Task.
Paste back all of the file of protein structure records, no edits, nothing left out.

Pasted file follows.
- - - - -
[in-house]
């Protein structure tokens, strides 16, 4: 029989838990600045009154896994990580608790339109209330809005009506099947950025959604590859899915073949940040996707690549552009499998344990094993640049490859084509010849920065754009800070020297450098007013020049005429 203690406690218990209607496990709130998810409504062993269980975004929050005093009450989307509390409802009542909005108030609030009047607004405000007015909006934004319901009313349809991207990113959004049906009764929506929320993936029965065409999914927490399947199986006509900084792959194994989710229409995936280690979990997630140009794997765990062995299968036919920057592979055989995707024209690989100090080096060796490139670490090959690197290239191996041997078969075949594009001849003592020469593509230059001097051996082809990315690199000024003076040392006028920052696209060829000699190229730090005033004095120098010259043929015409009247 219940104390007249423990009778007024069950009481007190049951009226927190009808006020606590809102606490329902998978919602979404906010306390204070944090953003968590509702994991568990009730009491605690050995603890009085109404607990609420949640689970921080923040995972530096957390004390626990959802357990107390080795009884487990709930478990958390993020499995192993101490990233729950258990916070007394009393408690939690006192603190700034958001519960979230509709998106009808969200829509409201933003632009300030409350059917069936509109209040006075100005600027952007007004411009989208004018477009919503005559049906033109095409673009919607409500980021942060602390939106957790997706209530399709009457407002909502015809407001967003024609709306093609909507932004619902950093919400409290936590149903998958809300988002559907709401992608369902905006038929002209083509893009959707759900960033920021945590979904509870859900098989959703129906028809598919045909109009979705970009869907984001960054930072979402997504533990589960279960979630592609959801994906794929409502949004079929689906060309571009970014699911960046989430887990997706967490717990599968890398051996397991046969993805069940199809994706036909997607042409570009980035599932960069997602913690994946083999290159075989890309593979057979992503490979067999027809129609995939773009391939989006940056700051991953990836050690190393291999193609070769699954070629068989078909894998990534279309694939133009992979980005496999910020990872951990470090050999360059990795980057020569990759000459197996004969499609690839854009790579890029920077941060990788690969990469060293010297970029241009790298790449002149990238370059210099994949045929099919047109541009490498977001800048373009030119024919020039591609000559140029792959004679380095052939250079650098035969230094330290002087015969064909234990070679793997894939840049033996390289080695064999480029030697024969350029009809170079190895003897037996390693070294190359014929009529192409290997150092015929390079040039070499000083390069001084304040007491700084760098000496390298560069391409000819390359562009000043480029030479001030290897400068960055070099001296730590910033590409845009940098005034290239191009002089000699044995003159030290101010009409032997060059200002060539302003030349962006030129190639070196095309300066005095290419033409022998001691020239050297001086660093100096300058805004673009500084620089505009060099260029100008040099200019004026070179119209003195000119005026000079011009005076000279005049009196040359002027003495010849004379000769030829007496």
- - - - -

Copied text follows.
[in-house]
């Protein structure tokens, strides 16, 4: 029989838990600045009154896994990580608790339109209330809005009506099947950025959604590859899915073949940040996707690549552009499998344990094993640049490859084509010849920065754009800070020297450098007013020049005429 203690406690218990209607496990709130998810409504062993269980975004929050005093009450989307509390409802009542909005108030609030009047607004405000007015909006934004319901009313349809991207990113959004049906009764929506929320993936029965065409999914927490399947199986006509900084792959194994989710229409995936280690979990997630140009794997765990062995299968036919920057592979055989995707024209690989100090080096060796490139670490090959690197290239191996041997078969075949594009001849003592020469593509230059001097051996082809990315690199000024003076040392006028920052696209060829000699190229730090005033004095120098010259043929015409009247 219940104390007249423990009778007024069950009481007190049951009226927190009808006020606590809102606490329902998978919602979404906010306390204070944090953003968590509702994991568990009730009491605690050995603890009085109404607990609420949640689970921080923040995972530096957390004390626990959802357990107390080795009884487990709930478990958390993020499995192993101490990233729950258990916070007394009393408690939690006192603190700034958001519960979230509709998106009808969200829509409201933003632009300030409350059917069936509109209040006075100005600027952007007004411009989208004018477009919503005559049906033109095409673009919607409500980021942060602390939106957790997706209530399709009457407002909502015809407001967003024609709306093609909507932004619902950093919400409290936590149903998958809300988002559907709401992608369902905006038929002209083509893009959707759900960033920021945590979904509870859900098989959703129906028809598919045909109009979705970009869907984001960054930072979402997504533990589960279960979630592609959801994906794929409502949004079929689906060309571009970014699911960046989430887990997706967490717990599968890398051996397991046969993805069940199809994706036909997607042409570009980035599932960069997602913690994946083999290159075989890309593979057979992503490979067999027809129609995939773009391939989006940056700051991953990836050690190393291999193609070769699954070629068989078909894998990534279309694939133009992979980005496999910020990872951990470090050999360059990795980057020569990759000459197996004969499609690839854009790579890029920077941060990788690969990469060293010297970029241009790298790449002149990238370059210099994949045929099919047109541009490498977001800048373009030119024919020039591609000559140029792959004679380095052939250079650098035969230094330290002087015969064909234990070679793997894939840049033996390289080695064999480029030697024969350029009809170079190895003897037996390693070294190359014929009529192409290997150092015929390079040039070499000083390069001084304040007491700084760098000496390298560069391409000819390359562009000043480029030479001030290897400068960055070099001296730590910033590409845009940098005034290239191009002089000699044995003159030290101010009409032997060059200002060539302003030349962006030129190639070196095309300066005095290419033409022998001691020239050297001086660093100096300058805004673009500084620089505009060099260029100008040099200019004026070179119209003195000119005026000079011009005076000279005049009196040359002027003495010849004379000769030829007496």